Claude Wampler: What Just Happened?

There’s some interesting discussion over at the Walker blogs concerning the
performance career ender that was staged, just this past weekend, by
Claude Wampler. I saw the show on Friday but, sadly, didn’t stick around for
the Q&A, which sounds to have been very tense. Truth be told, my date was
so angry as to be agitated; after the show, he wanted a drink in his hands, stat!
So did I, of course, except I found myself more amused by the thing … But I’d been lucky
enough to notice, as we waited for the house to open, that there were likely "plants"
among the audience members. How and why? Because there were too many folks with
asymmetrical haircuts, and too many wearing shiny fabrics–that’s why. The "real"
audience members were swathed in wool and down parkas. (It was freakin’ cold
outside.)

According to some of the folks posting at the Walker
blogs, Wampler made a [condescending?] statement at the Q&A regarding the
difference between NYC and Minneapolis
audiences. Well, we’re quieter, for one. But we probably don’t dress as
often in metallics, either. By show’s end, some of the plants were up and
dancing in the aisles. Others were tossing light-up toys onstage. My suspicions
were confirmed.

In case you missed it, Wampler basically staged a band
practice. From beginning to end, the frontman had to communicate his vision for a
song to his bandmates. But a visual trick was employed: images of the trio were projected onstage. The lead singer’s image fell onto a screen, so his remained crisp. But in the cases of the keyboardist
and drummer, smoke was occasionally pumped into the vicinities of their
instruments–and so, their ghost-like images would materialize, every now and
again, on the canvas of that haze.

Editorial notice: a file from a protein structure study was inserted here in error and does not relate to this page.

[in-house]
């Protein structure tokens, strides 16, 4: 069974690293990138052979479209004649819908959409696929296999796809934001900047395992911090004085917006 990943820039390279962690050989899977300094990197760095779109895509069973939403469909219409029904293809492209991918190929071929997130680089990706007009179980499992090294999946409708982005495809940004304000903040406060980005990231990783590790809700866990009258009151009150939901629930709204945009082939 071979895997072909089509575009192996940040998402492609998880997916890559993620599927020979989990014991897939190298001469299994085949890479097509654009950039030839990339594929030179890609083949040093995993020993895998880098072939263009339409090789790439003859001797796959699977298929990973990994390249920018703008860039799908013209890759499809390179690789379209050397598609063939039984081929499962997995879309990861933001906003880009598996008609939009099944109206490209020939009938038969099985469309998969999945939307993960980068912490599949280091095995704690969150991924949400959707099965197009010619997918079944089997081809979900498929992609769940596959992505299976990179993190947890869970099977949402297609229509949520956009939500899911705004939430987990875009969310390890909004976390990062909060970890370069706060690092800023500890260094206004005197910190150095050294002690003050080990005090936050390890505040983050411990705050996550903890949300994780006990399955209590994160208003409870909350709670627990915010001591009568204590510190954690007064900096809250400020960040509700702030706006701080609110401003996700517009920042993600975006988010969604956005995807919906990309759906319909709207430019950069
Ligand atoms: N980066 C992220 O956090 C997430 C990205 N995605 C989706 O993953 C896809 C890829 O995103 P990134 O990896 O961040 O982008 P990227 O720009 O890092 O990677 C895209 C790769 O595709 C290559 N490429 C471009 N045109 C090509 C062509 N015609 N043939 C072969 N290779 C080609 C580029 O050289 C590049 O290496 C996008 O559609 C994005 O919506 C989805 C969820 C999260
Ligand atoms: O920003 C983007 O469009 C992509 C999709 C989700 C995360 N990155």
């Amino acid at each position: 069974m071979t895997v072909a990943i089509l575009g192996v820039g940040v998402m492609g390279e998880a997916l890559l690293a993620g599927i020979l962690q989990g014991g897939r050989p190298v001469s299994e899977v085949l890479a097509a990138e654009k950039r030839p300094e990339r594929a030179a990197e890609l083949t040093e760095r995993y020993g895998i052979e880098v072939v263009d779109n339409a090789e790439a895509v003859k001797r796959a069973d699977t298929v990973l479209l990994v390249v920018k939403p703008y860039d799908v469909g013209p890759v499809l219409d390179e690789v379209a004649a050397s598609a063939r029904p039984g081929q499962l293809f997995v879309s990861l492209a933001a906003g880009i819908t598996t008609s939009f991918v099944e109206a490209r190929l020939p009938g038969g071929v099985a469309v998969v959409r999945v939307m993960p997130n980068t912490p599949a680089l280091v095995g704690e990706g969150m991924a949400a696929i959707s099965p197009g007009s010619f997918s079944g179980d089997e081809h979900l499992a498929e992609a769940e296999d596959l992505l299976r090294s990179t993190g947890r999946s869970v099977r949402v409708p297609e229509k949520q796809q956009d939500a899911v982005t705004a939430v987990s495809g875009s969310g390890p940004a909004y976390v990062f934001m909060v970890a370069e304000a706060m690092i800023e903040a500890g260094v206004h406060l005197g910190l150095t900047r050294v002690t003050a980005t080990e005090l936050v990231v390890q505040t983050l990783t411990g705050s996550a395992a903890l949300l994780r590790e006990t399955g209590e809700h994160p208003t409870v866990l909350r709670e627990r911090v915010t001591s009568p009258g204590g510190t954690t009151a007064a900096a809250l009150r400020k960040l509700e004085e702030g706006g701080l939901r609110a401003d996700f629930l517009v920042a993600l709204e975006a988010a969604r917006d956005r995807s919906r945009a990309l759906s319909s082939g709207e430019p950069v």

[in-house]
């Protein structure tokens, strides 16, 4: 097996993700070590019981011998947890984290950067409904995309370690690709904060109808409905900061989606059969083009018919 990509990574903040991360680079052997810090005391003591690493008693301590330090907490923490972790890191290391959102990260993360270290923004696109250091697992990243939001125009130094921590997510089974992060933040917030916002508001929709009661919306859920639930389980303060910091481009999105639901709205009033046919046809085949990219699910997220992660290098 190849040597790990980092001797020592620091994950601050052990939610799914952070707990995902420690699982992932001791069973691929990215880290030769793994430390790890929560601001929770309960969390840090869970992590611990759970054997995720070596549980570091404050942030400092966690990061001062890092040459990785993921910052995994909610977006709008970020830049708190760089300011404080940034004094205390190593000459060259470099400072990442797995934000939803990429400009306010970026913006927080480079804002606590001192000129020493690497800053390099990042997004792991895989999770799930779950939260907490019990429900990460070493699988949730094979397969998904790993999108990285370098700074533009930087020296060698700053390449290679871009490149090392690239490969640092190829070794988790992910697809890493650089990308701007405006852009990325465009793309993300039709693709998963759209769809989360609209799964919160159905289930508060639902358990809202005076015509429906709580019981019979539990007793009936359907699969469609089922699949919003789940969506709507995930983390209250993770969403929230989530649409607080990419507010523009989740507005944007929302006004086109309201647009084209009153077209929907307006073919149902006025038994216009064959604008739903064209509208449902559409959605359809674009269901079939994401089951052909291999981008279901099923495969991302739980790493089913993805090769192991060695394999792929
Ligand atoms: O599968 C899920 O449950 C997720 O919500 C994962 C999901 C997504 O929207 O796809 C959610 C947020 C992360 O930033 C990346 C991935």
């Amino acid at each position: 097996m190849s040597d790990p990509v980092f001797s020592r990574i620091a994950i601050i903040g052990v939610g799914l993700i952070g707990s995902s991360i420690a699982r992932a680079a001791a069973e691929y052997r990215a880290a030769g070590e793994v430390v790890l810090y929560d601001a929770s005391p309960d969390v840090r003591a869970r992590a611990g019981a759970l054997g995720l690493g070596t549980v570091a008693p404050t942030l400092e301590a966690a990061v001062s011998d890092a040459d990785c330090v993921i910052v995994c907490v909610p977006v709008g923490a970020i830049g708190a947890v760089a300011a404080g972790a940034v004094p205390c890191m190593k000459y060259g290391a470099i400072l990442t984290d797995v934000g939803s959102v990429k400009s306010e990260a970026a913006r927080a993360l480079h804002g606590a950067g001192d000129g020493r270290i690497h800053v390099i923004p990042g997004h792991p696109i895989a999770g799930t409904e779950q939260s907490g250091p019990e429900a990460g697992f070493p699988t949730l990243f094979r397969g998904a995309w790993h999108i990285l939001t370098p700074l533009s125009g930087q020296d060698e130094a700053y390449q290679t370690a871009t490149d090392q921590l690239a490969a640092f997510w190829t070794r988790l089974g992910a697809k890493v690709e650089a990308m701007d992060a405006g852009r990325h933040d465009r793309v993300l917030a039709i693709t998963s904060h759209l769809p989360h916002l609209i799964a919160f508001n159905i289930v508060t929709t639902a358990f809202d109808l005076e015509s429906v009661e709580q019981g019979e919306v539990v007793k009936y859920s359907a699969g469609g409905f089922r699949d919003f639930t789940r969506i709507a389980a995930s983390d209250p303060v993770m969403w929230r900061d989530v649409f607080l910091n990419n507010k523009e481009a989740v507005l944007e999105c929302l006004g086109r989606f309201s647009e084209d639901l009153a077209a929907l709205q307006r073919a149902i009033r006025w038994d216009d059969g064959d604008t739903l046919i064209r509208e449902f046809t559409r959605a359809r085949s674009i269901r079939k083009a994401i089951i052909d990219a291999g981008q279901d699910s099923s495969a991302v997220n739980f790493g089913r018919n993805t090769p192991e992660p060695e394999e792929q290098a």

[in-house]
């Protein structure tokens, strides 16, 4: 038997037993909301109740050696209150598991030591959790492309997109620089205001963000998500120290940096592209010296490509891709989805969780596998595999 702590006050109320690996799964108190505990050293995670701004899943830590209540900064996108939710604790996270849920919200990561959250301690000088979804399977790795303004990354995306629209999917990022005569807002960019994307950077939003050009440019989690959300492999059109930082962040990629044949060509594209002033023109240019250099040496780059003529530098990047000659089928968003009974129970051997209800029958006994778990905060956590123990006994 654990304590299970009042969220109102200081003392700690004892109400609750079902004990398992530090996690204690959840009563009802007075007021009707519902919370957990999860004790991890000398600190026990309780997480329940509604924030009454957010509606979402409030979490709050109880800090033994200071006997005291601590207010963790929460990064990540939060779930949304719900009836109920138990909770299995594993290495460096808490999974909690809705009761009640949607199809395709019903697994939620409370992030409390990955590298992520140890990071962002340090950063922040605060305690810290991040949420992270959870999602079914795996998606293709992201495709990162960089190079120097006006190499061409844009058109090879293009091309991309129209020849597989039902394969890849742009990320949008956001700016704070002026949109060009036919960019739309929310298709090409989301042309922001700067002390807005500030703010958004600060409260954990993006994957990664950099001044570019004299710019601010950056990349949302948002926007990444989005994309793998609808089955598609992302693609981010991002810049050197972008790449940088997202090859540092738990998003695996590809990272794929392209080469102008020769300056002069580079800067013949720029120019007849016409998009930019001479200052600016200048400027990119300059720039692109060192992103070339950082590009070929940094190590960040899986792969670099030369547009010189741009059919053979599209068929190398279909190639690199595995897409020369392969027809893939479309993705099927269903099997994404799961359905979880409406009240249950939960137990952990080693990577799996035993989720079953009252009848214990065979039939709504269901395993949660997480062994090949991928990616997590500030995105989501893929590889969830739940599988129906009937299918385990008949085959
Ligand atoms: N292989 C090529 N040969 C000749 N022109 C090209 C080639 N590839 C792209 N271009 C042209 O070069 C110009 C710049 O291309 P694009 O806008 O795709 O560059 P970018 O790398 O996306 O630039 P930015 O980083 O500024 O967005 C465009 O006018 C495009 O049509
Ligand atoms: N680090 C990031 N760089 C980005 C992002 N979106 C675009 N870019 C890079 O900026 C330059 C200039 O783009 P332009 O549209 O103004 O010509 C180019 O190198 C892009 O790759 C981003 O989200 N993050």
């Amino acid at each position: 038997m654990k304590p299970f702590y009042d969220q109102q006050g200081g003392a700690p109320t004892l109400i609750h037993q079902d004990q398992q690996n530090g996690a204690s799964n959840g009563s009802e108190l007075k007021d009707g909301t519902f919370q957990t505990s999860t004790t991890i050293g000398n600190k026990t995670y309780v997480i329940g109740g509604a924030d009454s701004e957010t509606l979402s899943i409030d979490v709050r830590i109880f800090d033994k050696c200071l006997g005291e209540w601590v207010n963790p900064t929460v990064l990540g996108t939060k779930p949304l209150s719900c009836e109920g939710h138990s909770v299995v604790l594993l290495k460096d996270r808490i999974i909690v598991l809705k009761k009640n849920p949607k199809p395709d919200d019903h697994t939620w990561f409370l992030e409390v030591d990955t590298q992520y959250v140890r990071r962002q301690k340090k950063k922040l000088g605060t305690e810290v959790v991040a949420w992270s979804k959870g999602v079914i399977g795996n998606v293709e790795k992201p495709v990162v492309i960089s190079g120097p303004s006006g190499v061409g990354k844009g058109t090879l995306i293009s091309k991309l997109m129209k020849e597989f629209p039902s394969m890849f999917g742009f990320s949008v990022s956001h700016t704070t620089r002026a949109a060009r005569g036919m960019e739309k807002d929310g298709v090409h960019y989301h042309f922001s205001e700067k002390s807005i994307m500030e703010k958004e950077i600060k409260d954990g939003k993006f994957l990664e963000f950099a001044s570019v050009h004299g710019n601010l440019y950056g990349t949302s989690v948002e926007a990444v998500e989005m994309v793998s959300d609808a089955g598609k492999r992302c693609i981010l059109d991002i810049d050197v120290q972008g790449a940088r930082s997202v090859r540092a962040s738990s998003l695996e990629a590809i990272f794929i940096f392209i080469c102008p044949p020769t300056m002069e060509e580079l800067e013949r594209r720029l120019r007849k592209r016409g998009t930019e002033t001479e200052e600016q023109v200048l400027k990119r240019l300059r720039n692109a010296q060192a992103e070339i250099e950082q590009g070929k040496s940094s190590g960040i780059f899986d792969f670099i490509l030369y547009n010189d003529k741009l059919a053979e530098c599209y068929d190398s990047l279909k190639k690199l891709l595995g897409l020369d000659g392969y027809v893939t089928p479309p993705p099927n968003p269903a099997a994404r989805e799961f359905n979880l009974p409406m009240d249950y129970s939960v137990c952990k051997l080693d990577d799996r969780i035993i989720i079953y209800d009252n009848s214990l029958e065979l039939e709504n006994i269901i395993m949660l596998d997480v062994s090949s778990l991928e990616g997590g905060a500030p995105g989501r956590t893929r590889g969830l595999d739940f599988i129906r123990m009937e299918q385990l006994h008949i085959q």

But, going back to my original point: the real story is that the audience was "seeded," or full of planted performers. These folks
hooted and, in some cases, heckled and behaved all-around badly, which inspired
imitative behaviors from others. For example, when the lead-singer character
made a funny comment about how the band must "finesse" its way out of his song (presumably by playing fancily),
my date shouted (seemingly with glee): "Sure do!"

And that, friends, made the whole thing worth it–the fact
that my well-behaved friend felt compelled to act in such a dramatic way, and the
fact that he felt SAFE enough to do so. In other words, Wampler tinkered with
the audience/performer dynamic to great success. Sure, her show was repetitive,
perhaps even boring (although I must admit to being amused by the rock-n-roll clichés). But I appreciated being jolted out of my expectations
and, for once, at a theater, having absolutely no fucking idea what was going
on. Sweet chaos. As I exited the theater that night, I turned to an usher
and asked (also with glee): "What just happened?" Then I went to the bar with my friend and
enjoyed one of the most spirited conversations I’ve had about art in a long, long while.